Great Expectations eBook

This eBook from the Gutenberg Project consists of approximately 554 pages of information about Great Expectations.

Whatever my fortunes might have been, I could scarcely have recalled my sister with much tenderness.  But I suppose there is a shock of regret which may exist without much tenderness.  Under its influence (and perhaps to make up for the want of the softer feeling) I was seized with a violent indignation against the assailant from whom she had suffered so much; and I felt that on sufficient proof I could have revengefully pursued Orlick, or any one else, to the last extremity.

Having written to Joe, to offer consolation, and to assure him that I should come to the funeral, I passed the intermediate days in the curious state of mind I have glanced at.  I went down early in the morning, and alighted at the Blue Boar in good time to walk over to the forge.

It was fine summer weather again, and, as I walked along, the times when I was a little helpless creature, and my sister did not spare me, vividly returned.  But they returned with a gentle tone upon them that softened even the edge of Tickler.  For now, the very breath of the beans and clover whispered to my heart that the day must come when it would be well for my memory that others walking in the sunshine should be softened as they thought of me.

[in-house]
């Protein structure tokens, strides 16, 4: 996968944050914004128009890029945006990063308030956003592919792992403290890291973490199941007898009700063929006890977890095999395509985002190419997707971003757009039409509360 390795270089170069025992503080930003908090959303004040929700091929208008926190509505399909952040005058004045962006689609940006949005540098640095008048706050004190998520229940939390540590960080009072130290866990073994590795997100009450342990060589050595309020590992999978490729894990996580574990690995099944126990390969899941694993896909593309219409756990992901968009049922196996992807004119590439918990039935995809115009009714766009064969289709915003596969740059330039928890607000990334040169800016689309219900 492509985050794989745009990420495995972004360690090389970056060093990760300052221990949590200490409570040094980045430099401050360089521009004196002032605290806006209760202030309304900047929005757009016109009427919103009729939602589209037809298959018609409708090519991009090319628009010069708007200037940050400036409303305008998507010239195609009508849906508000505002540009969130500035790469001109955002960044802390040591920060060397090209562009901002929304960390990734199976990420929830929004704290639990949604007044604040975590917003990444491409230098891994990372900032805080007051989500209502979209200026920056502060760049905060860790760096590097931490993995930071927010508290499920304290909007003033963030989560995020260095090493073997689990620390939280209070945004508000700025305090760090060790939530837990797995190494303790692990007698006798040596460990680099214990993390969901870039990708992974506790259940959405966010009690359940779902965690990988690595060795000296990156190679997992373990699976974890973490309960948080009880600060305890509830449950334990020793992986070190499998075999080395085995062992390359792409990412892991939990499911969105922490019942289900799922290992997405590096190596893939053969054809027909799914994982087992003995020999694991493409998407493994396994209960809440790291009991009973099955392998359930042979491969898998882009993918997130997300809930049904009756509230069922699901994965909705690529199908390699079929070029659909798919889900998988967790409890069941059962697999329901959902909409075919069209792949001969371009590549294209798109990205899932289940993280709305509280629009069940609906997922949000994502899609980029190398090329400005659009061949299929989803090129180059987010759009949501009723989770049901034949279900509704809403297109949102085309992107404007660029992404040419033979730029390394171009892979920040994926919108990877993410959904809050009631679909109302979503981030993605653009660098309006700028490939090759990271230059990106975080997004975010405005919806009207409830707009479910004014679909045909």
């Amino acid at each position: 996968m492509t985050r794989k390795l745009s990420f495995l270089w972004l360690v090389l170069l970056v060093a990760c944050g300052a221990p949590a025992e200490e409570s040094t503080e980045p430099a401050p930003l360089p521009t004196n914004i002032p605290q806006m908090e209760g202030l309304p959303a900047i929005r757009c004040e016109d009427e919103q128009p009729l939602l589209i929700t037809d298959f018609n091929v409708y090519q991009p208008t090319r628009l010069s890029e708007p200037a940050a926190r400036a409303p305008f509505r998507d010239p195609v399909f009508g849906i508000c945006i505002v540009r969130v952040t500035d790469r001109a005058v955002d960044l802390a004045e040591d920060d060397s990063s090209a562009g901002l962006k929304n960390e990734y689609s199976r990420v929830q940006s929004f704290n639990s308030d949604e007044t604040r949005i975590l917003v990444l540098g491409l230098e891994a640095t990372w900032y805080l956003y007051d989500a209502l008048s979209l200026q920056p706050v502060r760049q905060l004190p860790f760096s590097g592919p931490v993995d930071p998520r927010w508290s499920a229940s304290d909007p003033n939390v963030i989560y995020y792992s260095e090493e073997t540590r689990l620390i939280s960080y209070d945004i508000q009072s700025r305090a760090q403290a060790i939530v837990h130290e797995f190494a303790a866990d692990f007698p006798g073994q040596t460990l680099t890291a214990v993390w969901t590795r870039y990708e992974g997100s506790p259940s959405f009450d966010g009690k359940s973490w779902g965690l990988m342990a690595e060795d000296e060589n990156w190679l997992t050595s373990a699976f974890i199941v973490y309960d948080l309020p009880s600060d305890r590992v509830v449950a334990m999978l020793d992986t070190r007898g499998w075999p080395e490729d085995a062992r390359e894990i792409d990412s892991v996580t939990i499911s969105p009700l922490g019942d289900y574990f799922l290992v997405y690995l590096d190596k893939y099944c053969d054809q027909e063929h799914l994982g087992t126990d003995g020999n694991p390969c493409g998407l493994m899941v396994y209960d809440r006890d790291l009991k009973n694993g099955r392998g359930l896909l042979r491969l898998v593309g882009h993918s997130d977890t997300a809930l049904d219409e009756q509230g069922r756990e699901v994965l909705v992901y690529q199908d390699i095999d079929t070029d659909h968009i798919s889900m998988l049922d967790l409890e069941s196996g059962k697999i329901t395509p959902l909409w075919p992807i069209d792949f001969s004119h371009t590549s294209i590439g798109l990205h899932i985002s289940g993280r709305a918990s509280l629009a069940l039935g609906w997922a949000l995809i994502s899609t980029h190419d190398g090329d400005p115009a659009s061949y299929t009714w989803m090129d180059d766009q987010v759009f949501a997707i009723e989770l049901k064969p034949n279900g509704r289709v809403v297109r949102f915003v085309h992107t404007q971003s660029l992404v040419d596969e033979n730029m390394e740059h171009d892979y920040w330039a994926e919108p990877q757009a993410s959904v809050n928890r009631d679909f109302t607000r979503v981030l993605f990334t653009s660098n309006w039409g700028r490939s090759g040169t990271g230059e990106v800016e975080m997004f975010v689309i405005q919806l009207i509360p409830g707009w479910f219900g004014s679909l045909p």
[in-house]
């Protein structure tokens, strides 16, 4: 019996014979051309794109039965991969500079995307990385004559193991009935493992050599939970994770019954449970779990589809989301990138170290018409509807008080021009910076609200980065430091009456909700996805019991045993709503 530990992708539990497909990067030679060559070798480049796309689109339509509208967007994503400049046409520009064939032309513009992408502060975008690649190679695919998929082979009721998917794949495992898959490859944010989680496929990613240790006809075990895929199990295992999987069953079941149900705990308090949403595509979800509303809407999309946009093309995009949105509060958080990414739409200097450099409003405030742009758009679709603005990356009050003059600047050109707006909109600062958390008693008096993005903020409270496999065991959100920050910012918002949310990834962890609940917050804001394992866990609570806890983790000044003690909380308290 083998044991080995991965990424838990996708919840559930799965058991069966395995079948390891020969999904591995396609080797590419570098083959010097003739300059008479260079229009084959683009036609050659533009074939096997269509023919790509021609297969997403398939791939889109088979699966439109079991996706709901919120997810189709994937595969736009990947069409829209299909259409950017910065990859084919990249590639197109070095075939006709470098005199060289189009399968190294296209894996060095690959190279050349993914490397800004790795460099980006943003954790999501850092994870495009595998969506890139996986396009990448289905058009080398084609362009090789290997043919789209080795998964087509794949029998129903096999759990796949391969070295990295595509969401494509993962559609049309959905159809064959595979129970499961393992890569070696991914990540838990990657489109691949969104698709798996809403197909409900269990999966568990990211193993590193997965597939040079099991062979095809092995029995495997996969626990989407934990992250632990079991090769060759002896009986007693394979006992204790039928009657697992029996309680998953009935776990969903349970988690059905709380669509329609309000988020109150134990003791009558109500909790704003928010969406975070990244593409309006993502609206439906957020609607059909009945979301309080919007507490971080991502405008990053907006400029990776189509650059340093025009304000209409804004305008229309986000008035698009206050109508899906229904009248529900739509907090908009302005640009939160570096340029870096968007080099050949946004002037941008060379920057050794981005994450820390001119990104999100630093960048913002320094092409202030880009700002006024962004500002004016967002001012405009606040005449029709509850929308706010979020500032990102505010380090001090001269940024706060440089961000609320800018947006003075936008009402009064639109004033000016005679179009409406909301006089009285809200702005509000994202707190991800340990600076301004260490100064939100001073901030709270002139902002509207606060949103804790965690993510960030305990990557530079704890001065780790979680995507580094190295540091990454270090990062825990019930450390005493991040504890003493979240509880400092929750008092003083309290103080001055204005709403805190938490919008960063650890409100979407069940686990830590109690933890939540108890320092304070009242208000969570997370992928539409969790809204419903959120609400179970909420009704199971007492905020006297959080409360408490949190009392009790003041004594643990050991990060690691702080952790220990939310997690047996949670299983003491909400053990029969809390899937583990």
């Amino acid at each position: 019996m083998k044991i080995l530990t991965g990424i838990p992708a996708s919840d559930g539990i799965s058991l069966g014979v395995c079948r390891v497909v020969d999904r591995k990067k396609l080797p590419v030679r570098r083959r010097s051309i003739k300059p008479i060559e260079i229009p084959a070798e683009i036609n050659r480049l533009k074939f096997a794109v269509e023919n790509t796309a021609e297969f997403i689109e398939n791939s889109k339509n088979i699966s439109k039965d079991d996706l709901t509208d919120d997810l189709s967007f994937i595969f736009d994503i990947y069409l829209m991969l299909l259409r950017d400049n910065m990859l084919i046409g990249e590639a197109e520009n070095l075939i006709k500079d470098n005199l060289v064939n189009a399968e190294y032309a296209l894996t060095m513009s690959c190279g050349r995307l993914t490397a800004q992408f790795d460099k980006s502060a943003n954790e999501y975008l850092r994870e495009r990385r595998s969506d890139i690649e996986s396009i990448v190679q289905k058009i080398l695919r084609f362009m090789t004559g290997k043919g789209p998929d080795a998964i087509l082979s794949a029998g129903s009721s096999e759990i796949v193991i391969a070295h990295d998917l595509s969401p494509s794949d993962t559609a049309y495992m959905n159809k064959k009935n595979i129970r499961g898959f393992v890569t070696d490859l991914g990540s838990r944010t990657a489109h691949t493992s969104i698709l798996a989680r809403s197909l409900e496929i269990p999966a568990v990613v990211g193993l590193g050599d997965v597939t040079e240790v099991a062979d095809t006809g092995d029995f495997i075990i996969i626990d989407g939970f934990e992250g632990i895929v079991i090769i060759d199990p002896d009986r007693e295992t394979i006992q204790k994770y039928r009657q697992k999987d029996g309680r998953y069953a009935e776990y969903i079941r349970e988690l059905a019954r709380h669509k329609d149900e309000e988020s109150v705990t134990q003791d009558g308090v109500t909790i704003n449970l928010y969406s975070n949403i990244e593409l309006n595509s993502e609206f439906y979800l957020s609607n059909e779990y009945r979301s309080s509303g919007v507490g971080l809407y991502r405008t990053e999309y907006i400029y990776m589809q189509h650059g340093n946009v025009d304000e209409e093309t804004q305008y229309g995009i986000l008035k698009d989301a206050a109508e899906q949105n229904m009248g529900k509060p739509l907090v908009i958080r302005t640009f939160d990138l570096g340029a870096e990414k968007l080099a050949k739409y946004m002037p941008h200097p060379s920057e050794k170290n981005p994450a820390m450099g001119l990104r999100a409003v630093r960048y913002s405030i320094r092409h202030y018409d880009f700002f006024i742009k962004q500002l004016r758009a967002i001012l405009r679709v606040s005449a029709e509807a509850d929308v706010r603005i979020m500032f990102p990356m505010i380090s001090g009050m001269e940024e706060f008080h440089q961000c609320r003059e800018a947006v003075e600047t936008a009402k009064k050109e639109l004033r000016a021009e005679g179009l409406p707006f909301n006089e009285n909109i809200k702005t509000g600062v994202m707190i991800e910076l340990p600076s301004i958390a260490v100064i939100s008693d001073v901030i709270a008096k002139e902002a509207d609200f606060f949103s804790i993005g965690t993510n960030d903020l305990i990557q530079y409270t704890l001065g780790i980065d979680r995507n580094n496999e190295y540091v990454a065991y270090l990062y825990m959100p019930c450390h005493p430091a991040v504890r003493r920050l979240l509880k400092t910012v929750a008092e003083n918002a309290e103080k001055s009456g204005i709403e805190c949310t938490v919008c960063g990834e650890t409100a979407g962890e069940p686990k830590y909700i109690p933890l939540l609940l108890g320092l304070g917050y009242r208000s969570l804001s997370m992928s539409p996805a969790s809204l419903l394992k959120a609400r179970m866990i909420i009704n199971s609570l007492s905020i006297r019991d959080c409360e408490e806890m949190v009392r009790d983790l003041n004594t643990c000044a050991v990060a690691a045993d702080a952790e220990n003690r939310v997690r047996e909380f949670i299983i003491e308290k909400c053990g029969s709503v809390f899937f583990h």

At last I came within sight of the house, and saw that Trabb and Co. had put in a funereal execution and taken possession.  Two dismally absurd persons, each ostentatiously exhibiting a crutch done up in a black bandage — as if that instrument could possibly communicate any comfort to anybody — were posted at the front door; and in one of them I recognized a postboy discharged from the Boar for turning a young couple into a sawpit on their bridal morning, in consequence of intoxication rendering it necessary for him to ride his horse clasped round the neck with both arms.  All the children of the village, and most of the women, were admiring these sable warders and the closed windows of the house and forge; and as I came up, one of the two warders (the postboy) knocked at the door - implying that I was far too much exhausted by grief, to have strength remaining to knock for myself.

Another sable warder (a carpenter, who had once eaten two geese for a wager) opened the door, and showed me into the best parlour.  Here, Mr. Trabb had taken unto himself the best table, and had got all the leaves up, and was holding a kind of black Bazaar, with the aid of a quantity of black pins.  At the moment of my arrival, he had just finished putting somebody’s hat into black long-clothes, like an African baby; so he held out his hand for mine.  But I, misled by the action, and confused by the occasion, shook hands with him with every testimony of warm affection.

Poor dear Joe, entangled in a little black cloak tied in a large bow under his chin, was seated apart at the upper end of the room; where, as chief mourner, he had evidently been stationed by Trabb.  When I bent down and said to him, “Dear Joe, how are you?” he said, “Pip, old chap, you knowed her when she were a fine figure of a—­” and clasped my hand and said no more.

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Great Expectations from Project Gutenberg. Public domain.